Fairness to the public appears to us to demand that a valid indictment end in a verdict where there has been no conviction of a lesser-included offense (Green and Price), no mistrial by virtue of the court's action sua sponte without the defendant's consent (Jorn), and where the cause for reversal of the conviction of the co-equal offense is reversible error in the admission of evidence, at least where, as here, the same evidence is admissible (or inadmissible) as proof of either offense charged (cf. Cichos). Nor is there any substantial unfairness to petitioner. Unlike the defendant in Jorn, Jackson in any event would have been subject to retrial on the premeditated murder count, and unlike the defendants in Green and Price, retrial on the felony murder count did not subject him to a greater penalty or stigma or greater embarrassment, expense or ordeal.
MANSFIELD, Circuit Judge (concurring):
I concur in the result, but on more limited grounds than those expressed by the majority.
The heart of the Double Jeopardy Clause, which is applicable to state criminal proceedings, Benton v. Maryland, 395 U.S. 784, 89 S.Ct. 2056, 23 L.Ed.2d 707 (1969),
The question to be resolved is whether Jackson's successful collateral attack of his conviction for premeditated murder, which unquestionably allowed the State to retry him on that charge under a judicially-created exception to the Double Jeopardy Clause, United States v. Ball, 163 U.S. 662, 672, 16 S.Ct. 1192, 41 L.Ed. 300 (1896); Forman v. United States, 361 U.S. 416, 425, 80 S.Ct. 481, 486, 4 L.Ed.2d 412 (1960); North Carolina
Normally the retrial of a defendant who has successfully appealed his conviction is allowed only "for that same offense [which] has been set aside by" the defendant's appeal. Forman v. United States, 361 U.S. 416, 425, 80 S.Ct. 481, 486, 4 L.Ed.2d 412.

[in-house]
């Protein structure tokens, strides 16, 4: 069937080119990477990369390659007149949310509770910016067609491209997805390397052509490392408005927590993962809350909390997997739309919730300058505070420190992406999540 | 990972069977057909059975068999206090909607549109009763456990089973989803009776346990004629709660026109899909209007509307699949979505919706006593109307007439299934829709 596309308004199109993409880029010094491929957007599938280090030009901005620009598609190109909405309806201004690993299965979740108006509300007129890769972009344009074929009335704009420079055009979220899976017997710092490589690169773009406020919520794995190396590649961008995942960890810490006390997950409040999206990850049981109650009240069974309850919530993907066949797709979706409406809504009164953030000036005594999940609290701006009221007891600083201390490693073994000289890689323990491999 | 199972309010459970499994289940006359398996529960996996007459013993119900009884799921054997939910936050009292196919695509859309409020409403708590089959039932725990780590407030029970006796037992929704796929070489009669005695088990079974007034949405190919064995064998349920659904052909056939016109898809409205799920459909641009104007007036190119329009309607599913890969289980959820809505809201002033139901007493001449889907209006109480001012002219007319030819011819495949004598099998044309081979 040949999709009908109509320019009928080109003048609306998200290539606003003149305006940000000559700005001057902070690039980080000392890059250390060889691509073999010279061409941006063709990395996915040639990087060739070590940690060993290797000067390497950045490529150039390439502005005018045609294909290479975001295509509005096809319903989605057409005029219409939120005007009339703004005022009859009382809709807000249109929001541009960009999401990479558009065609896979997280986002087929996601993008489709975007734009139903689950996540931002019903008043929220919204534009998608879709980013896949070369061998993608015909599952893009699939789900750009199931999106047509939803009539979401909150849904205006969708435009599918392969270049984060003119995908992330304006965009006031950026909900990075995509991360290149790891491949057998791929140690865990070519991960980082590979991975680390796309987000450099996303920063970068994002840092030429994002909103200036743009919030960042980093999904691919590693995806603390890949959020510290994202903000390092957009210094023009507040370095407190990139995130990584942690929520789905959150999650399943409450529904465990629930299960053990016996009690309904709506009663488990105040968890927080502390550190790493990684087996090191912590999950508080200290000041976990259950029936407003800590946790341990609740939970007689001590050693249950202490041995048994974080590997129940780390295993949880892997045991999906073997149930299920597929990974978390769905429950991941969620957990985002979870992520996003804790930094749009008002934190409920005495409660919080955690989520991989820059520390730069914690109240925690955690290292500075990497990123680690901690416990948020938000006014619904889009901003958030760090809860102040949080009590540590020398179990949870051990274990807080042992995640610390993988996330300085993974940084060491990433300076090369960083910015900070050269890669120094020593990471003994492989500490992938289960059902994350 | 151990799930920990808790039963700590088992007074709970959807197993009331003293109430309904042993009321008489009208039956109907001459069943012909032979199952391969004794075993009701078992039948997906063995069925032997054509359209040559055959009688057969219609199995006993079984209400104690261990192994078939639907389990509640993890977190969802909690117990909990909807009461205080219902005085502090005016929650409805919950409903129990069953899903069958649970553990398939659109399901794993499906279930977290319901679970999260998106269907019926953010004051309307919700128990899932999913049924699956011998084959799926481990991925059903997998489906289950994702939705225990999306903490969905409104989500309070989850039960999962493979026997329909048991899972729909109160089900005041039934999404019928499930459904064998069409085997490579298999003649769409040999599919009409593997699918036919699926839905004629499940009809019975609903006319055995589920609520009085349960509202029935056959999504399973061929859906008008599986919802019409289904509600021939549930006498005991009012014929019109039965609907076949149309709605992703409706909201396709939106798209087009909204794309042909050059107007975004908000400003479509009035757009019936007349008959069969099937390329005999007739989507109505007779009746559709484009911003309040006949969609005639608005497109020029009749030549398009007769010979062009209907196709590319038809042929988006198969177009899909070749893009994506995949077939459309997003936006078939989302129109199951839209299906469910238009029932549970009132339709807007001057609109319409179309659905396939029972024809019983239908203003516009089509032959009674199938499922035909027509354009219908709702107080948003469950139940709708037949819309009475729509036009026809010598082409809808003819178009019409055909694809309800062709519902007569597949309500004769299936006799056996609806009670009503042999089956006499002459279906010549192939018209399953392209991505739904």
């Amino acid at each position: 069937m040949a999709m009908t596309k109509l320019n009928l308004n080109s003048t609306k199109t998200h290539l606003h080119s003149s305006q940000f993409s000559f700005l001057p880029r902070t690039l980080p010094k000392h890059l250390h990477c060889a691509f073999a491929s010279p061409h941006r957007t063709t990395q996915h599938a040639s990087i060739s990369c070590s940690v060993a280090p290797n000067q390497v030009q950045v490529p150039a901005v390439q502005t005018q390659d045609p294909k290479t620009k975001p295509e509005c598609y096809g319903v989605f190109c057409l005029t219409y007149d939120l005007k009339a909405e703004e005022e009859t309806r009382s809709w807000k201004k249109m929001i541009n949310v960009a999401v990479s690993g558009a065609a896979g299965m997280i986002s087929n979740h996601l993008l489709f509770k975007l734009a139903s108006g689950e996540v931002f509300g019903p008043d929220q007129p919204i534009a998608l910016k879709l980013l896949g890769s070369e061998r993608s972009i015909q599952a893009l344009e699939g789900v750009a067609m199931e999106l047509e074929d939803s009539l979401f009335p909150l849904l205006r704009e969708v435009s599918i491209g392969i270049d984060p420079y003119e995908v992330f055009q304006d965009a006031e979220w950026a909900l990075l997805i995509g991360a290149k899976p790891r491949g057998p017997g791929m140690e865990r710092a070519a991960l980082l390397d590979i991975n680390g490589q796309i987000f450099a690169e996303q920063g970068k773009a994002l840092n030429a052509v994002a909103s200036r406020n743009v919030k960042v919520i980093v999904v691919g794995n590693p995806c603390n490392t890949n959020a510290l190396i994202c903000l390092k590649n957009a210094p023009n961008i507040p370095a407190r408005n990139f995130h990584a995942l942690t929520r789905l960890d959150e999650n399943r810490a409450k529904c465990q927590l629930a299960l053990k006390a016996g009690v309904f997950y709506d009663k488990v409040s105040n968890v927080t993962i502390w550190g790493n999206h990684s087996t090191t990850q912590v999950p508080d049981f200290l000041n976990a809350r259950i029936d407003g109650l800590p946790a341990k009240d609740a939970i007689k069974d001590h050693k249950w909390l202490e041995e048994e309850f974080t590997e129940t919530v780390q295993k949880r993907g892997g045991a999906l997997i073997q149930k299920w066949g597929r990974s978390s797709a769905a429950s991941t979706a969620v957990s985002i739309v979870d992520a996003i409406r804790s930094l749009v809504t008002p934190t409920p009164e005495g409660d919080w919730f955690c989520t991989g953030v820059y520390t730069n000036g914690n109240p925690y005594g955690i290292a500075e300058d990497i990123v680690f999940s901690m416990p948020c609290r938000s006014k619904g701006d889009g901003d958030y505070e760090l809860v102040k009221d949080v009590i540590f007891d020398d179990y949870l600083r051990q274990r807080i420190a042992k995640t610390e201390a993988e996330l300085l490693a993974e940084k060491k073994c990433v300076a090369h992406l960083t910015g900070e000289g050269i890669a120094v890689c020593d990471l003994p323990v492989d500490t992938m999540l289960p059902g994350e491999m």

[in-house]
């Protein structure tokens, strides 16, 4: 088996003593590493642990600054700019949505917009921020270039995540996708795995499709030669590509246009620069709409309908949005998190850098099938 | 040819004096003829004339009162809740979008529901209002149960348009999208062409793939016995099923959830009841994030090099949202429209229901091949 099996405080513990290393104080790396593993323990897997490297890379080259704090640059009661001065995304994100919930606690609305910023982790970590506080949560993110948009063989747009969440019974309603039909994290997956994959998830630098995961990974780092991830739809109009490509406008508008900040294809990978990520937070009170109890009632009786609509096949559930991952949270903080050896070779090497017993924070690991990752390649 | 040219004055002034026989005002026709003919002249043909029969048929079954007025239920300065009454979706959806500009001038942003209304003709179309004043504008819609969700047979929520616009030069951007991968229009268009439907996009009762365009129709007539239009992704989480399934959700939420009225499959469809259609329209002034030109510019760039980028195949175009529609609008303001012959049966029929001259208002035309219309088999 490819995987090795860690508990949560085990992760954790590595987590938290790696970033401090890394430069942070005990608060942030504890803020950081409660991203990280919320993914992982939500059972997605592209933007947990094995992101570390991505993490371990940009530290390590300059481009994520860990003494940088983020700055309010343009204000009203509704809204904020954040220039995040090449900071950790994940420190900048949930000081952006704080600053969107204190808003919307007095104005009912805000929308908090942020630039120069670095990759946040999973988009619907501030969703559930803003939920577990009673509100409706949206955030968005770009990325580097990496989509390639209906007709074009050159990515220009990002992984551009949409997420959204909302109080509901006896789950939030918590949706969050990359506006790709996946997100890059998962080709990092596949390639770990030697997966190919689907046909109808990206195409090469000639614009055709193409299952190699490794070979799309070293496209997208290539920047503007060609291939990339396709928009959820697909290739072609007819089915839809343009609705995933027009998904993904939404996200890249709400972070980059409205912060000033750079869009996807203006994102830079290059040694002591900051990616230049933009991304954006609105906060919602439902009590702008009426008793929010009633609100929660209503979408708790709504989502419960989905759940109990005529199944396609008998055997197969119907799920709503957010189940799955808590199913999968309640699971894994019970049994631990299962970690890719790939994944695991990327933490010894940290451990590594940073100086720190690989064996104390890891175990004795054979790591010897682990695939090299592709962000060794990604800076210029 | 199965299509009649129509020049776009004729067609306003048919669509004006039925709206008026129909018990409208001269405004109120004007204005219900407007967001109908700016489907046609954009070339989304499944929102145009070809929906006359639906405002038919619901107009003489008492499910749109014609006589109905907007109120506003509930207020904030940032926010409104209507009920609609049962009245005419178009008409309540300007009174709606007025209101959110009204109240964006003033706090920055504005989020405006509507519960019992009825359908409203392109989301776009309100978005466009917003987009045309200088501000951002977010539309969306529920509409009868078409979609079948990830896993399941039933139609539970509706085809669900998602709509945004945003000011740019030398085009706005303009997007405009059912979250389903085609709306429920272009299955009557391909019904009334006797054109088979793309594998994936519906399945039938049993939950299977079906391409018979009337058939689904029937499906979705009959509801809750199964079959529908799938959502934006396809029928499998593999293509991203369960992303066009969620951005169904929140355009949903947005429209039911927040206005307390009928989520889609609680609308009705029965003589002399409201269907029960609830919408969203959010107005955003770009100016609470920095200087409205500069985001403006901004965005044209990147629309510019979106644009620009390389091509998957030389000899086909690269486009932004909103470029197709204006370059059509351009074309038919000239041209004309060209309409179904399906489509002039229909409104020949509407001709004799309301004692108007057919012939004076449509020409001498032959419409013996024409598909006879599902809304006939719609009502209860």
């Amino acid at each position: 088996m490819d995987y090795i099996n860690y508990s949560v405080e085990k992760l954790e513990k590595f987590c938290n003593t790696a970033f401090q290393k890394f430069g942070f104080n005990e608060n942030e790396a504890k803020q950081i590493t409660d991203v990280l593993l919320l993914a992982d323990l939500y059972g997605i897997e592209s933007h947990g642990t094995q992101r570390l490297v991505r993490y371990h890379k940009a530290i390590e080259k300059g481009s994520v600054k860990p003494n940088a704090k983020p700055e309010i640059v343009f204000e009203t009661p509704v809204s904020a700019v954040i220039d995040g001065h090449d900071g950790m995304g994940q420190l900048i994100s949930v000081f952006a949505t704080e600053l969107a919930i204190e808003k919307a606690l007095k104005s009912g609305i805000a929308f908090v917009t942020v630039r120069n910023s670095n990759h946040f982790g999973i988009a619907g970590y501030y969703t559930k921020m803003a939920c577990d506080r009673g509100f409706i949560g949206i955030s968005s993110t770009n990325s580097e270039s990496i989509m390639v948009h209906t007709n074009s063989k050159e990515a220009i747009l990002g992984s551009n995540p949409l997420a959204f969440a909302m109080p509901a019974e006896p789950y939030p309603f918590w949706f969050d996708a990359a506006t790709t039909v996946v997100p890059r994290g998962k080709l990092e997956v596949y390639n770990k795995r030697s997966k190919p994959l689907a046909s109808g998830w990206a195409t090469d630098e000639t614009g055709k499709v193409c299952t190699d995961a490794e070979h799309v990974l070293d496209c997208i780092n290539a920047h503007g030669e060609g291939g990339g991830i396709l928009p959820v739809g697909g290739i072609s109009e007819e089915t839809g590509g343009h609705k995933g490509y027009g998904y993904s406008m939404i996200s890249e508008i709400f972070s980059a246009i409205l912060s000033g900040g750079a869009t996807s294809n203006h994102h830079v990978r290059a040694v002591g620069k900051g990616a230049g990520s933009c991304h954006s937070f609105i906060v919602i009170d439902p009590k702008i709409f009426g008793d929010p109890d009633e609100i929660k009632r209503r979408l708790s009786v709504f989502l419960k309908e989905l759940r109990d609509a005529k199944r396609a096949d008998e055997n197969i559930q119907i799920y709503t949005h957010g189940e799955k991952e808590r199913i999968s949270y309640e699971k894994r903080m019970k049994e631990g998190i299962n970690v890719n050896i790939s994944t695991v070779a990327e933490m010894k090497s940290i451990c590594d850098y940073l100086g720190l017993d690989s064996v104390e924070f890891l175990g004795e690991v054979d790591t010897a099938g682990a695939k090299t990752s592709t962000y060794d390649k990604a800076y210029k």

As the majority opinion recognizes, there is support for the theory that premeditated murder and felony murder are two separate and distinct offenses under New York law. The elements of each differ, and a jury at the time of Jackson's trials was permitted to recommend life imprisonment for a defendant convicted of felony murder, N.Y.Penal Law § 1045-a, but not in the case of a person convicted of premeditated murder. The two-offense theory is further supported by decisions upholding verdicts of felony murder and second-degree murder (a lesser included form of premeditated murder) on the same set of facts, People v. Leonti, 18 N.Y.2d 384, 392, 275 N.Y.S.2d 825, 832, 222 N.E.2d 591 (1966); cf. People v. Weisser, 36 A.D.2d 54, 319 N.Y.S.2d 131, 134 (4th Dept. 1971), and by People v. Bloeth, 16 N.Y.2d 505, 260 N.Y.S.2d 446, 208 N.E.2d 177 (1965), where the defendant had been convicted of premeditated murder but acquitted of felony murder. His conviction was eventually reversed by this Court en banc. United States ex rel. Bloeth v. Denno, 313 F.2d 364 (2d Cir.), cert. denied, 372 U.S. 978, 83 S.Ct. 1112, 10 L.Ed.2d 143 (1963). On retrial, Bloeth was convicted of premeditated murder and felony murder. The Court of Appeals then reversed the felony murder conviction in a memorandum decision, ostensibly on the ground that the acquittal of felony murder at the first trial barred reprosecution for that offense despite the successful appeal of the premeditated murder conviction. See also People v. Howard, 27 A.D.2d 796, 279 N.Y.S.2d 79, 80 (4th Dept. 1967).